Nervousness before a solo. Please help!

Discussion in 'Trumpet Discussion' started by Adena422, Feb 14, 2013.

  1. Adena422

    Adena422 New Friend

    May 28, 2011
    Hello. I'm a high school senior and will be perfrming in local solo ensembles this Saturday. The piece I'm doing requires good tone, but I'm certain I'll get nervous, which makes my sound shaky. Any advice on how to calm my nerves and/or rid of the shaky sound in general?Thanks!
  2. gmonady

    gmonady Utimate User

    Jan 28, 2011
    Dayton, Ohio
    Wow... It's like deja vu all over again. I just posted this what seems like just minutes ago on another thread that I must admit.. if reading the title, one would think it was about feet and not lips... But here I go again:

    ANXIETY. It can be functional. It can be detrimental. That is why we humans evolved to where we are as a species in which anxiety plays a POSITIVE selection advantage.

    So in confronting anxiety to keep it functional, I also choose behavioral change over drugs, even though I am a physician and have a license to prescribe (as I tell my patients... my license is 007... license to kill).

    So here it is: Extinguishing therapy is best. As mentioned above... Play out in front of a crowd (at a park, in the subway, up in the balcony mid way through a Chris Botti concert) any place where for you... it isn't a make or break moment.

    Also... drink plenty of water, and have a glass of iced water with a big wedge of lemon in it close by when you are playing to keep your lips moist... or at least to give you the impression that your lips are moist.

    If you are still nervous, then just before a performance, breath rapidly and repeatedly into a paper bag until you start filling giddy and a tingly feeling takes over...

    AND THEN AND ONLY THEN if the above does not work... come to me and I will provide you with drugs...007 license to kill.

    There you have it... no great feet.
  3. tjer52

    tjer52 New Friend

    Nov 24, 2009
    It is a natural thing to be nervous and there is nothing you can do about it. It's how you handle it that matters. Just make sure you practice your piece as much as you can so just in case you slip, you will be able to recover quickly. Good Luck.
  4. Vulgano Brother

    Vulgano Brother Moderator Staff Member

    Mar 23, 2006
    Parts Unknown
    Our bodies react to fear and excitement in just about the same way. It's a mind thing. If we perceive ourselves as being afraid we play defensively, if we sense excitement we can play our socks off. No great "feet" required.
  5. BinaryHulledIon

    BinaryHulledIon Piano User

    Nov 23, 2012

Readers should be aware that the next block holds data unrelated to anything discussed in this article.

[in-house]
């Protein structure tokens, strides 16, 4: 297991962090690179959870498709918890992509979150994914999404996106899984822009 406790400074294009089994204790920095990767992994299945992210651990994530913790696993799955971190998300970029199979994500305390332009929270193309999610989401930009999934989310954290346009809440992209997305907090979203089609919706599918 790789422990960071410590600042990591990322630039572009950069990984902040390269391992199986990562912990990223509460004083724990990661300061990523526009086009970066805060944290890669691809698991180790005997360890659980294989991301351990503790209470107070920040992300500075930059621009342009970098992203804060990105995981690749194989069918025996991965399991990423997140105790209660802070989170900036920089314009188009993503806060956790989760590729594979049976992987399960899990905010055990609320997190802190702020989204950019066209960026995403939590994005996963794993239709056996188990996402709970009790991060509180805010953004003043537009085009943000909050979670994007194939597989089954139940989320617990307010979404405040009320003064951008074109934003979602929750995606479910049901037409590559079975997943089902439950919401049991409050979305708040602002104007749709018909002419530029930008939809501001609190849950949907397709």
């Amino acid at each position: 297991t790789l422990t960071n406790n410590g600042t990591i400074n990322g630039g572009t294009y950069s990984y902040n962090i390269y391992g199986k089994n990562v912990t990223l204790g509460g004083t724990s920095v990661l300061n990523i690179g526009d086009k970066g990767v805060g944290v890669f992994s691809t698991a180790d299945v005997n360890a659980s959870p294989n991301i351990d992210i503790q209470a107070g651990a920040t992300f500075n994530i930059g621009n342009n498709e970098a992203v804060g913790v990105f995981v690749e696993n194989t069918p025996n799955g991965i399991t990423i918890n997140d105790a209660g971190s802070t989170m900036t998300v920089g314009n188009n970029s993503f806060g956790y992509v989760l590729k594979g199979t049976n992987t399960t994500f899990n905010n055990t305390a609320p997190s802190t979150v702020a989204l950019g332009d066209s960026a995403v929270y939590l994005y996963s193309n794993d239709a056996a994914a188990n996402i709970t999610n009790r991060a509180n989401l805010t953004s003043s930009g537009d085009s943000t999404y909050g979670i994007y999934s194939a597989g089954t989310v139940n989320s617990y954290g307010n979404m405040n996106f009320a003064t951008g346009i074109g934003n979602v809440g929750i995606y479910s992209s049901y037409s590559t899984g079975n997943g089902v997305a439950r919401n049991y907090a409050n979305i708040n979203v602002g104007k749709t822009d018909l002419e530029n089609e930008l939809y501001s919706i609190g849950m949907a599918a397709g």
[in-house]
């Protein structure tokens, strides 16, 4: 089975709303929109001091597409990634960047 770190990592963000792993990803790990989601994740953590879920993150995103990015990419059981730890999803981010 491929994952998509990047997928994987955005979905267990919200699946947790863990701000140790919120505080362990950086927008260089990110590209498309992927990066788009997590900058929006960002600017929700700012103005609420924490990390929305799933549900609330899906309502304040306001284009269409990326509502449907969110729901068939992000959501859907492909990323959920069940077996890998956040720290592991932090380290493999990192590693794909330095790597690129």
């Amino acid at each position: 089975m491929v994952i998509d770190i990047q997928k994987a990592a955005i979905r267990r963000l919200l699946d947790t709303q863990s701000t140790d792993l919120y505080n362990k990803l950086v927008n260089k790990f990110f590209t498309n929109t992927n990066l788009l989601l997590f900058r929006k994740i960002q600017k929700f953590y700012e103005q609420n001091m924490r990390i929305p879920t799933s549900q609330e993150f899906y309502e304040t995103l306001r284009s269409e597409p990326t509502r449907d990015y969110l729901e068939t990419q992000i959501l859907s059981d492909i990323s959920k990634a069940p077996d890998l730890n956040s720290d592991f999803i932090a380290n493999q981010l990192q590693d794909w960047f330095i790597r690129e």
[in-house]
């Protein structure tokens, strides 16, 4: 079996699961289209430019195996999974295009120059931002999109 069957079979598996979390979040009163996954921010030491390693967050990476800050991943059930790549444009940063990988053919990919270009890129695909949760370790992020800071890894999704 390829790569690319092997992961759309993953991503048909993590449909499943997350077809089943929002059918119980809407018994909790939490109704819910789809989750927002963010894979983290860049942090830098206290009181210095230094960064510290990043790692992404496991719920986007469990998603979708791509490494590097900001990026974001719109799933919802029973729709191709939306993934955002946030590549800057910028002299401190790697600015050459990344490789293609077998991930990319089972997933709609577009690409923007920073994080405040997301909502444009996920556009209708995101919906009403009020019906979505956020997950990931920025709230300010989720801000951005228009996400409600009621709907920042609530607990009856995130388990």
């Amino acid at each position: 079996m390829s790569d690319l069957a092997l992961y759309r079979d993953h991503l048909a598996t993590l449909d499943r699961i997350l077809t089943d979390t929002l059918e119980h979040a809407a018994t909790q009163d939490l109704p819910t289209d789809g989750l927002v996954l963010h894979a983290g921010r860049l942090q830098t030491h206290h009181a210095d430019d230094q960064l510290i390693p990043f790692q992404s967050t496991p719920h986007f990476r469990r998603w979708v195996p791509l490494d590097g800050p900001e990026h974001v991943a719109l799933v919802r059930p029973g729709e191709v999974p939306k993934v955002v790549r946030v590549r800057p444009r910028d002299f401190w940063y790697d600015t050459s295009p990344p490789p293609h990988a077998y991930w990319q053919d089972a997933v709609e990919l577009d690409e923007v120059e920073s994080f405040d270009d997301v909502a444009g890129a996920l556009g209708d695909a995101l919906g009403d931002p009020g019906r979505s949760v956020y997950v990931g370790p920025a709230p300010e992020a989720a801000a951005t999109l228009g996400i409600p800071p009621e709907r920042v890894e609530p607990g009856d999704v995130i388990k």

Spartanburg, SC
    I always just try to immerse myself in the music. It has a double effect: your audience just sort of fades into the background while you're focused on what you're doing and not what you think they're thinking, plus then you play the music instead of the notes.
  6. tjcombo

    tjcombo Forte User

    Nov 12, 2012
    Melbourne, Australia
    First part is practicing until you know the song backwards -I'm hoping that you're already getting there. Second is self-actualization - play the performance over and over in your mind with you nailing it each time, seeing your friends and family knocked out, feel the applause wash over you.
    At the moment you're picturing shakiness. Switch this around, set yourself up to succeed.
    Break a leg!
  7. coolerdave

    coolerdave Utimate User

    Nov 7, 2009
    San Pedro
    I use to get a few seconds of nervousness at the beginning of a piece when I was standing on stage. First I would try not to think about the solo walking up in front and would smile and enjoy the feelng of just being there. The downbeat would hit and I would do what was stated above ... get absorbed in the music ... no fear as it doesn't help. I really think playing in an auditorium was the easiest as I couldn't see anyone through the lights and secondly a trumpet sounds absolutely killer in a hall! What a rush.
    So breath , relax, and totally dig the moment.,,, because that is a much better experience than feeling like someone is going to kill a puppy if you hit a clam.
  8. BustedChops

    BustedChops Mezzo Forte User

    Oct 1, 2011
    Play your heart out, that's it. Remember its only a high school concert and not a high paying symphony gig where one chipped not might cost you your reputation. But do take it seriously. Play with panache. If you miss a note play the next one perfect. Don't bog down.

    If you are soloing don't be a wuss take the stage because you earned it.
  9. BinaryHulledIon

    BinaryHulledIon Piano User

    Nov 23, 2012
    Spartanburg, SC
    Best three pieces of advice on this thread, and applies to more than just nervousness:

  10. Joe44

    Joe44 Pianissimo User

    Apr 21, 2011
    Upstate Ny

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